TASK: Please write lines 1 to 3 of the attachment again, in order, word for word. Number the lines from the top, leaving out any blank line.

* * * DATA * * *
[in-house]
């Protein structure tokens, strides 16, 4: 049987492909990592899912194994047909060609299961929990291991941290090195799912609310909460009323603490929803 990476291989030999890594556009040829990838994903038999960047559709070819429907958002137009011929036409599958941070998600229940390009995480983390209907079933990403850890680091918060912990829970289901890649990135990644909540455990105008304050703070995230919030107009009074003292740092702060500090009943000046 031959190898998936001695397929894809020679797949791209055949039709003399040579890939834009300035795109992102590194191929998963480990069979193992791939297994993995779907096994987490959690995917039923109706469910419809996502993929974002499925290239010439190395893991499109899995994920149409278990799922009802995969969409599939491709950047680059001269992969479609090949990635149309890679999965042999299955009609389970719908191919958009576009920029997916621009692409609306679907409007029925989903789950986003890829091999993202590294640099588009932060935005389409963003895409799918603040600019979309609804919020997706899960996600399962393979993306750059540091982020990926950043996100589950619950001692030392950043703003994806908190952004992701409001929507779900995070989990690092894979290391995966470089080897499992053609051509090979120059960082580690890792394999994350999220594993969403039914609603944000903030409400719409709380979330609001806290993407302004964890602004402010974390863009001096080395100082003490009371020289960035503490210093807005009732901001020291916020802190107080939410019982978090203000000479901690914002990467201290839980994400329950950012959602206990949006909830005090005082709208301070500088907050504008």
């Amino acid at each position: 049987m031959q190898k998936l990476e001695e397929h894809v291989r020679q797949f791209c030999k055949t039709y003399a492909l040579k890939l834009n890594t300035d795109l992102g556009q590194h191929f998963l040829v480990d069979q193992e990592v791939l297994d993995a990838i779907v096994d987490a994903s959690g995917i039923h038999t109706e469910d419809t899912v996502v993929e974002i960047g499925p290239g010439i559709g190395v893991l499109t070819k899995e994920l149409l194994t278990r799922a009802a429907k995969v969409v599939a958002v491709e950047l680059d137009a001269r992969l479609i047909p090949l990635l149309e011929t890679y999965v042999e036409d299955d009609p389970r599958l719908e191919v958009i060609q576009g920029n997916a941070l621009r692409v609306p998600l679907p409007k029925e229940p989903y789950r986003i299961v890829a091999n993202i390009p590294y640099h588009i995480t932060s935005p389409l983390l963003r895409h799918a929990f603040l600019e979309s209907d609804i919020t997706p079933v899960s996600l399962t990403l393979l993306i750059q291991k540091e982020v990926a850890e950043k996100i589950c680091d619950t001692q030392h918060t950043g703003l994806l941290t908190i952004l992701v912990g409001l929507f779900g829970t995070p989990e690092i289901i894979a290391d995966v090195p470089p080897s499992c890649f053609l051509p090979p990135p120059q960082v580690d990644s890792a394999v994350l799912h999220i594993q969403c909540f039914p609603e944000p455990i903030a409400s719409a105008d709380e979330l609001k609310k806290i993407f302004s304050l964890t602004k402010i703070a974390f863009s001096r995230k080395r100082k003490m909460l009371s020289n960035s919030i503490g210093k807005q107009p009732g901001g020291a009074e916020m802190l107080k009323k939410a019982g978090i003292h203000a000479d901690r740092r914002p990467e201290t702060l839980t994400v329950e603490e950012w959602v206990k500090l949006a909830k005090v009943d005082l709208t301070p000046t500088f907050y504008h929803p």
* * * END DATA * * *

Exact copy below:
[in-house]
């Protein structure tokens, strides 16, 4: 049987492909990592899912194994047909060609299961929990291991941290090195799912609310909460009323603490929803 990476291989030999890594556009040829990838994903038999960047559709070819429907958002137009011929036409599958941070998600229940390009995480983390209907079933990403850890680091918060912990829970289901890649990135990644909540455990105008304050703070995230919030107009009074003292740092702060500090009943000046 031959190898998936001695397929894809020679797949791209055949039709003399040579890939834009300035795109992102590194191929998963480990069979193992791939297994993995779907096994987490959690995917039923109706469910419809996502993929974002499925290239010439190395893991499109899995994920149409278990799922009802995969969409599939491709950047680059001269992969479609090949990635149309890679999965042999299955009609389970719908191919958009576009920029997916621009692409609306679907409007029925989903789950986003890829091999993202590294640099588009932060935005389409963003895409799918603040600019979309609804919020997706899960996600399962393979993306750059540091982020990926950043996100589950619950001692030392950043703003994806908190952004992701409001929507779900995070989990690092894979290391995966470089080897499992053609051509090979120059960082580690890792394999994350999220594993969403039914609603944000903030409400719409709380979330609001806290993407302004964890602004402010974390863009001096080395100082003490009371020289960035503490210093807005009732901001020291916020802190107080939410019982978090203000000479901690914002990467201290839980994400329950950012959602206990949006909830005090005082709208301070500088907050504008």
């Amino acid at each position: 049987m031959q190898k998936l990476e001695e397929h894809v291989r020679q797949f791209c030999k055949t039709y003399a492909l040579k890939l834009n890594t300035d795109l992102g556009q590194h191929f998963l040829v480990d069979q193992e990592v791939l297994d993995a990838i779907v096994d987490a994903s959690g995917i039923h038999t109706e469910d419809t899912v996502v993929e974002i960047g499925p290239g010439i559709g190395v893991l499109t070819k899995e994920l149409l194994t278990r799922a009802a429907k995969v969409v599939a958002v491709e950047l680059d137009a001269r992969l479609i047909p090949l990635l149309e011929t890679y999965v042999e036409d299955d009609p389970r599958l719908e191919v958009i060609q576009g920029n997916a941070l621009r692409v609306p998600l679907p409007k029925e229940p989903y789950r986003i299961v890829a091999n993202i390009p590294y640099h588009i995480t932060s935005p389409l983390l963003r895409h799918a929990f603040l600019e979309s209907d609804i919020t997706p079933v899960s996600l399962t990403l393979l993306i750059q291991k540091e982020v990926a850890e950043k996100i589950c680091d619950t001692q030392h918060t950043g703003l994806l941290t908190i952004l992701v912990g409001l929507f779900g829970t995070p989990e690092i289901i894979a290391d995966v090195p470089p080897s499992c890649f053609l051509p090979p990135p120059q960082v580690d990644s890792a394999v994350l799912h999220i594993q969403c909540f039914p609603e944000p455990i903030a409400s719409a105008d709380e979330l609001k609310k806290i993407f302004s304050l964890t602004k402010i703070a974390f863009s001096r995230k080395r100082k003490m909460l009371s020289n960035s919030i503490g210093k807005q107009p009732g901001g020291a009074e916020m802190l107080k009323k939410a019982g978090i003292h203000a000479d901690r740092r914002p990467e201290t702060l839980t994400v329950e603490e950012w959602v206990k500090l949006a909830k005090v009943d005082l709208t301070p000046t500088f907050y504008h929803p």